Thinking about sex education conjures up all sorts of uncomfortable moments when we (as teens) had to sit in health class and listen to our teacher talk about things that we whispered and joked about with friends but never thought to have a conversation about with an adult.
But things have changed a lot since then.
The average kid today is immersed in sexual imagery. Molly Masland, in her NBC news article, “Carnal knowledge: The sex ed debate,” says that a generation raised on music videos and the internet is familiar with the facts of life. These same teens are paying the price by contracting dangerous — and sometimes deadly — sexually transmitted diseases.
To boot, the United States has one of the highest teen pregnancy rates in the developed world —almost twice as high as England and Canada, and eight times as high as the Netherlands and Japan. This adds urgency to the continuing debate over sex education.
As a middle school teacher, the two most intriguing subjects I have taught have been on money and sex. Learning how the body works and how to use money wisely are two literacies that kids cannot afford to be without.
What good is being able to read if you can’t budget your expenses and end up riddled with debt? What good is being able to multiply if you get pregnant or acquire an STD in high school? While concerned businesses and financial institutions are pouring money to create school curriculums, sex education programs like Planned Parenthood are losing funding.
History of sex ed
In her New York Times Magazine article, “Teaching Good Sex,” Laurie Abraham recounts the history of sex education in America. Sexual activity was considered a social hygiene. It was thought that teaching people about the “proper uses of sexuality” would help stamp out venereal disease promote gender equality.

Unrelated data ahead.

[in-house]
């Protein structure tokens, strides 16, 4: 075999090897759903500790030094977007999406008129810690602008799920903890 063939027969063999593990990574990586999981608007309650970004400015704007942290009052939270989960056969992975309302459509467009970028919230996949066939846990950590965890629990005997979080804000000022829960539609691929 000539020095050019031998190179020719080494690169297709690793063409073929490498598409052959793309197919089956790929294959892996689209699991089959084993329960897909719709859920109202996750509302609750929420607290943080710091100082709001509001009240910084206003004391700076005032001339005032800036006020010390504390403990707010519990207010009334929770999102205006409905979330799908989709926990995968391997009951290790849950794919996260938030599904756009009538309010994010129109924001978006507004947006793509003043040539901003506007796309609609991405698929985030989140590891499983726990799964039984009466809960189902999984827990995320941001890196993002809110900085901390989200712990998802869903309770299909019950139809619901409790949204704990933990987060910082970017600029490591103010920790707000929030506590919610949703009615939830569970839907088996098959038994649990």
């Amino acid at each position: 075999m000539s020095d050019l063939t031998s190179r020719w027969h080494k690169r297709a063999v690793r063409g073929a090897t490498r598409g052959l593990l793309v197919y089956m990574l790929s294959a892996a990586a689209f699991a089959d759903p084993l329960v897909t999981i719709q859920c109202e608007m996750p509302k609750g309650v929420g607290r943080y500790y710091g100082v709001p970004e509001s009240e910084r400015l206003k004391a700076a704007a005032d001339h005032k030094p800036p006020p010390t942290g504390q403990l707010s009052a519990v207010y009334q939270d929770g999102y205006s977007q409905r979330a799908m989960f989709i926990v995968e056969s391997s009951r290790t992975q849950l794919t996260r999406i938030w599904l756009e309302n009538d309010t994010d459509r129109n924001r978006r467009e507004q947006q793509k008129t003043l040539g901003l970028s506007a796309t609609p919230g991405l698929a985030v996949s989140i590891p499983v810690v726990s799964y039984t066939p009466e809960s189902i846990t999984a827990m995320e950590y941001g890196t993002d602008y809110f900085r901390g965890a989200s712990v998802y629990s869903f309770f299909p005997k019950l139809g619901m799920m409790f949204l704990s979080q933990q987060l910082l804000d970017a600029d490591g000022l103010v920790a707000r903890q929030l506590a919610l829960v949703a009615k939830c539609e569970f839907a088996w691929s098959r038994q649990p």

In 1940, the U.S. Public Health Service strongly advocated sex ed in schools and by the 1950s, the American Medical Association was on board.
The 1960s and 1970s ushered in feminism, the advent of the contraceptive pill and a generational rebellion. With these, also came the idea that sex didn’t have to be confined to marriage. During the 1970s and early 1980s, it was thought that a comprehensive sex education would be the best response to the increasing teenage pregnancy rates and the arrival of HIV/AIDS. By the 1980s, sex ed emphasized not only reproduction, but also the importance of self-esteem, responsibility and decision making.
The AIDS epidemic irrevocably changed sex ed. In 1986, U.S. Surgeon General C. Everett Koop issued a report calling for comprehensive AIDS and sexuality education in public schools, beginning as early as the third grade. It was felt that the need for sex ed was not only critical, it needed to include information on heterosexual and homosexual relationships.